Pancreatic enzyme replacement therapy for pancreatic exocrine insufficiency: When is it indicated, what is the goal and how to do it?

Domínguez-Muñoz, J. E.
June 2011
Advances in Medical Sciences (De Gruyter Open);2011, Vol. 56 Issue 1, p1
Academic Journal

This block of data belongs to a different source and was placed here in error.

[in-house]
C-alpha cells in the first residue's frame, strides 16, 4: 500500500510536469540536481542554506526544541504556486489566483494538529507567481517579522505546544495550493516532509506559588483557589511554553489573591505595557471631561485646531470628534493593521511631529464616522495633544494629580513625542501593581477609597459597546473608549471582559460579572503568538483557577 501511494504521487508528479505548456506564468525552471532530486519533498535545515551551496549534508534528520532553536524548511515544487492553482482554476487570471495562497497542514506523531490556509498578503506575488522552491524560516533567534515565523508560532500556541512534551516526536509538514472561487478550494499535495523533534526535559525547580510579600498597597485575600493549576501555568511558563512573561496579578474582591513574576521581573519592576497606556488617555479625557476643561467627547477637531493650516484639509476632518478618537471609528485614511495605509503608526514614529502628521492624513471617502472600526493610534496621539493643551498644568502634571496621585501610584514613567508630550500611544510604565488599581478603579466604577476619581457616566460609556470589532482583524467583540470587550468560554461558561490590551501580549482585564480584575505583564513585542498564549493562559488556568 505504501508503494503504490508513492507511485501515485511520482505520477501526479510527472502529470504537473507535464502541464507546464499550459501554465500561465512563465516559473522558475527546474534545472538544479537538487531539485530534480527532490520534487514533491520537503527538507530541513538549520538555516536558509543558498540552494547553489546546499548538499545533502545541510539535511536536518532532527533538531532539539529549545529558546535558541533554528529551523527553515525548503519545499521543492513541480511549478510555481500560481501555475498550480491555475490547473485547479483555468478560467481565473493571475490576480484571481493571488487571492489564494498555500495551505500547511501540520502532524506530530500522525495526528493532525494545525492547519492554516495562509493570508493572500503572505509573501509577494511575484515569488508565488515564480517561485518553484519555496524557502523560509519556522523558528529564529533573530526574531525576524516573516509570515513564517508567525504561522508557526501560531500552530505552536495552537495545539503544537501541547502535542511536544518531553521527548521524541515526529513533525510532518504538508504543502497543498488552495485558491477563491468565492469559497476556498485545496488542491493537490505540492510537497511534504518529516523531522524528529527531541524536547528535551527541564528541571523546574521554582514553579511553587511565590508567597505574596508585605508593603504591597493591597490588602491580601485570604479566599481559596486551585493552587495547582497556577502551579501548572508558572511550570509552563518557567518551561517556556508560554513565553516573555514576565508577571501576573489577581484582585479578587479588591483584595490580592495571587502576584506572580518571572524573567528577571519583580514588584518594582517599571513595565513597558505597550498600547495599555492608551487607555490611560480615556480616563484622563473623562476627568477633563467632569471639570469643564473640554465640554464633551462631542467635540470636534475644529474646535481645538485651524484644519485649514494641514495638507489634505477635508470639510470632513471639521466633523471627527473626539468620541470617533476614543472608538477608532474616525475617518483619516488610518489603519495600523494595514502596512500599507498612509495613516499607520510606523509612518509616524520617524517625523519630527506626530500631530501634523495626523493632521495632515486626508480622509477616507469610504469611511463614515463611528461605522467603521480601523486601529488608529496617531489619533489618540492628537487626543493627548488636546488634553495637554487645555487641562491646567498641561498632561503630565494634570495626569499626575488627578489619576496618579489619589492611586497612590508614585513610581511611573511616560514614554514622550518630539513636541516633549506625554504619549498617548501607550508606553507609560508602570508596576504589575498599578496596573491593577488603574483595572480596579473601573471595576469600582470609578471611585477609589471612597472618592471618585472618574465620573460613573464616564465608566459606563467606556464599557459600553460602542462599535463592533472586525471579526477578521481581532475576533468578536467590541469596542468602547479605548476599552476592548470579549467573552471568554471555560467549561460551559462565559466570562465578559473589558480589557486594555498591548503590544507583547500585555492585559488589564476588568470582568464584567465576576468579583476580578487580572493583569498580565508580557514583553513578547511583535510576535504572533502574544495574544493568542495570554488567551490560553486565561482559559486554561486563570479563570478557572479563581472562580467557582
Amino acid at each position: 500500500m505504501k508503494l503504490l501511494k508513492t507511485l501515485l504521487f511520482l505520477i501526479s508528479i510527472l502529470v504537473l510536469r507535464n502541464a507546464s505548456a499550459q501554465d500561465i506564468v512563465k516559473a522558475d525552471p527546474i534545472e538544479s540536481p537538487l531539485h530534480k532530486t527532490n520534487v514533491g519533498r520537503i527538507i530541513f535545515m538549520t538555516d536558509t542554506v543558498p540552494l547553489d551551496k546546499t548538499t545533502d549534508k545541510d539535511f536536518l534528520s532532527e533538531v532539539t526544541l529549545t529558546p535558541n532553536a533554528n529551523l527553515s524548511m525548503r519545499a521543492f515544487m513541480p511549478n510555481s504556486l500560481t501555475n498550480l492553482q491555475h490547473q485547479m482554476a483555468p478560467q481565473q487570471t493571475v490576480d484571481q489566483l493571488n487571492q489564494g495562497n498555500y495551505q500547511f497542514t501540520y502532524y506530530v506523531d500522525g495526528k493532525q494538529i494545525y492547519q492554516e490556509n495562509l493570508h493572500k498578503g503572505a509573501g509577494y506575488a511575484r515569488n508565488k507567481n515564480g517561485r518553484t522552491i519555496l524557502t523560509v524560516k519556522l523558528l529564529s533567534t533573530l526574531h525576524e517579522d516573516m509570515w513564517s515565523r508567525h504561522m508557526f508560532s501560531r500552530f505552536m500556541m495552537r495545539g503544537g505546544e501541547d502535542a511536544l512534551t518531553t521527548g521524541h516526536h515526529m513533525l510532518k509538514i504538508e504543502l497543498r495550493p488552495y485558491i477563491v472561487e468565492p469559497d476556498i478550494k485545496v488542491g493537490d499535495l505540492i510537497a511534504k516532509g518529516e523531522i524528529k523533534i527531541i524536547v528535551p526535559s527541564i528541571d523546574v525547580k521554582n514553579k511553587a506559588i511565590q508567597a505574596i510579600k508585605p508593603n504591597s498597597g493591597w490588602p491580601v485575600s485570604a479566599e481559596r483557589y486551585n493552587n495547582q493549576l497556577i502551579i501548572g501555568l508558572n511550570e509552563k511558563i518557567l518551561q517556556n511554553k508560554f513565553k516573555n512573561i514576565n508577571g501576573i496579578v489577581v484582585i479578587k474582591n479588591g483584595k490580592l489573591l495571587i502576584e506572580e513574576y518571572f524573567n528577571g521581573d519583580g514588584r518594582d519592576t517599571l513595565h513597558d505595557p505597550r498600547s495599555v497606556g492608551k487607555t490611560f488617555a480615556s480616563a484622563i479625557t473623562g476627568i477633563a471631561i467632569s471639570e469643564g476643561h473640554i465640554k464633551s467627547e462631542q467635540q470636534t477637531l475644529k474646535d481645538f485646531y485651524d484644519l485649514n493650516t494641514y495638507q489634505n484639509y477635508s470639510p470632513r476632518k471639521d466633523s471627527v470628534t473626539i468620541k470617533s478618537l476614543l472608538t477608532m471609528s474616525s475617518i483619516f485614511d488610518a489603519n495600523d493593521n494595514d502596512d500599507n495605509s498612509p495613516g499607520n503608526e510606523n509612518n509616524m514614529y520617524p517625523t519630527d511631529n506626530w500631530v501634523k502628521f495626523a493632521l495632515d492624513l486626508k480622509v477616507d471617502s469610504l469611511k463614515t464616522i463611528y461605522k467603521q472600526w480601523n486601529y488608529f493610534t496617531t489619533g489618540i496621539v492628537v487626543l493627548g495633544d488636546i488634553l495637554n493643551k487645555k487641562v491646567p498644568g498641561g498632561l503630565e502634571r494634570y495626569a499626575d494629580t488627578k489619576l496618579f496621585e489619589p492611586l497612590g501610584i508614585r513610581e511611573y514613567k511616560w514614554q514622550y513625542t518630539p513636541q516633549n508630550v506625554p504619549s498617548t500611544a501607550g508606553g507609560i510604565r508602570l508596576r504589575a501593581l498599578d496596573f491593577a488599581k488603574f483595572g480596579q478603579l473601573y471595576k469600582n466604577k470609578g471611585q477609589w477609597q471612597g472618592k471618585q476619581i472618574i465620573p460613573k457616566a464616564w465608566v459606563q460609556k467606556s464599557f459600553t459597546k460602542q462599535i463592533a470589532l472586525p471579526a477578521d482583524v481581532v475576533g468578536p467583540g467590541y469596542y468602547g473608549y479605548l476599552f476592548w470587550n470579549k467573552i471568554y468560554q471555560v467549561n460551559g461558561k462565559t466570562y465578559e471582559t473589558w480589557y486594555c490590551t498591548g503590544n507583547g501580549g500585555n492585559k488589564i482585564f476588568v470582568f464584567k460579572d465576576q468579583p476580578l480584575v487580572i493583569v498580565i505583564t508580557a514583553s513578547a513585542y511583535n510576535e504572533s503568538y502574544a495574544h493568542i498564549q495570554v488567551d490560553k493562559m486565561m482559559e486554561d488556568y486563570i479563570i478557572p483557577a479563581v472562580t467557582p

Pancreatic exocrine insufficiency with steatorrhea is a major consequence of pancreatic diseases (e.g. chronic pancreatitis, cystic fibrosis, severe acute necrotizing pancreatitis, pancreatic cancer), extrapancreatic diseases like celiac disease and Crohn's disease, and gastrointestinal and pancreatic surgical resections. Recognition of this entity is highly relevant to avoid malnutrition-related morbidity and mortality. Therapy of pancreatic exocrine insufficiency is based on the oral administration of pancreatic enzymes aiming at providing the duodenal lumen with sufficient amount of active lipase at the time of gastric emptying of nutrients. Administration of enzymes in form of enteric-coated minimicrospheres avoids acid-mediated lipase inactivation and ensures gastric emptying of enzymes in parallel with nutrients. Despite that, factors like an acidic intestinal pH and bacterial overgrowth may prevent normalization of fat digestion even in compliant patients. The present article critically reviews current therapeutic approaches to pancreatic exocrine insufficiency.


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